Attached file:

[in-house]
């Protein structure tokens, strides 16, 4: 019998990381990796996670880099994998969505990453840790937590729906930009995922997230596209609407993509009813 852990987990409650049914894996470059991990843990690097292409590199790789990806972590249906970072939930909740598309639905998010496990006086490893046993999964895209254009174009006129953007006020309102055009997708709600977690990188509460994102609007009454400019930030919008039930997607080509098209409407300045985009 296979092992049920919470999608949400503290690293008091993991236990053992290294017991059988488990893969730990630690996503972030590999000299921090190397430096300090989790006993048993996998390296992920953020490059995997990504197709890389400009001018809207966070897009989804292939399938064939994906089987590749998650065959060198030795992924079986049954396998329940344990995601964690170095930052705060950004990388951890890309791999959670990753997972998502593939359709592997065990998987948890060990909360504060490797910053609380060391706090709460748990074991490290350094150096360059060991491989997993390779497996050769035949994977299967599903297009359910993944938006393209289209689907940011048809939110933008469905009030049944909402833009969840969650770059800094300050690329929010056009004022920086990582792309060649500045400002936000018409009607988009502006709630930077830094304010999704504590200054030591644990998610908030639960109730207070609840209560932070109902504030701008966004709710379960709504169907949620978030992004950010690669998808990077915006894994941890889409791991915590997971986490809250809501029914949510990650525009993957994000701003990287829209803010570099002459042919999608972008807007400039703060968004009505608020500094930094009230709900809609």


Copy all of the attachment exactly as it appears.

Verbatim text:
[in-house]
């Protein structure tokens, strides 16, 4: 019998990381990796996670880099994998969505990453840790937590729906930009995922997230596209609407993509009813 852990987990409650049914894996470059991990843990690097292409590199790789990806972590249906970072939930909740598309639905998010496990006086490893046993999964895209254009174009006129953007006020309102055009997708709600977690990188509460994102609007009454400019930030919008039930997607080509098209409407300045985009 296979092992049920919470999608949400503290690293008091993991236990053992290294017991059988488990893969730990630690996503972030590999000299921090190397430096300090989790006993048993996998390296992920953020490059995997990504197709890389400009001018809207966070897009989804292939399938064939994906089987590749998650065959060198030795992924079986049954396998329940344990995601964690170095930052705060950004990388951890890309791999959670990753997972998502593939359709592997065990998987948890060990909360504060490797910053609380060391706090709460748990074991490290350094150096360059060991491989997993390779497996050769035949994977299967599903297009359910993944938006393209289209689907940011048809939110933008469905009030049944909402833009969840969650770059800094300050690329929010056009004022920086990582792309060649500045400002936000018409009607988009502006709630930077830094304010999704504590200054030591644990998610908030639960109730207070609840209560932070109902504030701008966004709710379960709504169907949620978030992004950010690669998808990077915006894994941890889409791991915590997971986490809250809501029914949510990650525009993957994000701003990287829209803010570099002459042919999608972008807007400039703060968004009505608020500094930094009230709900809609």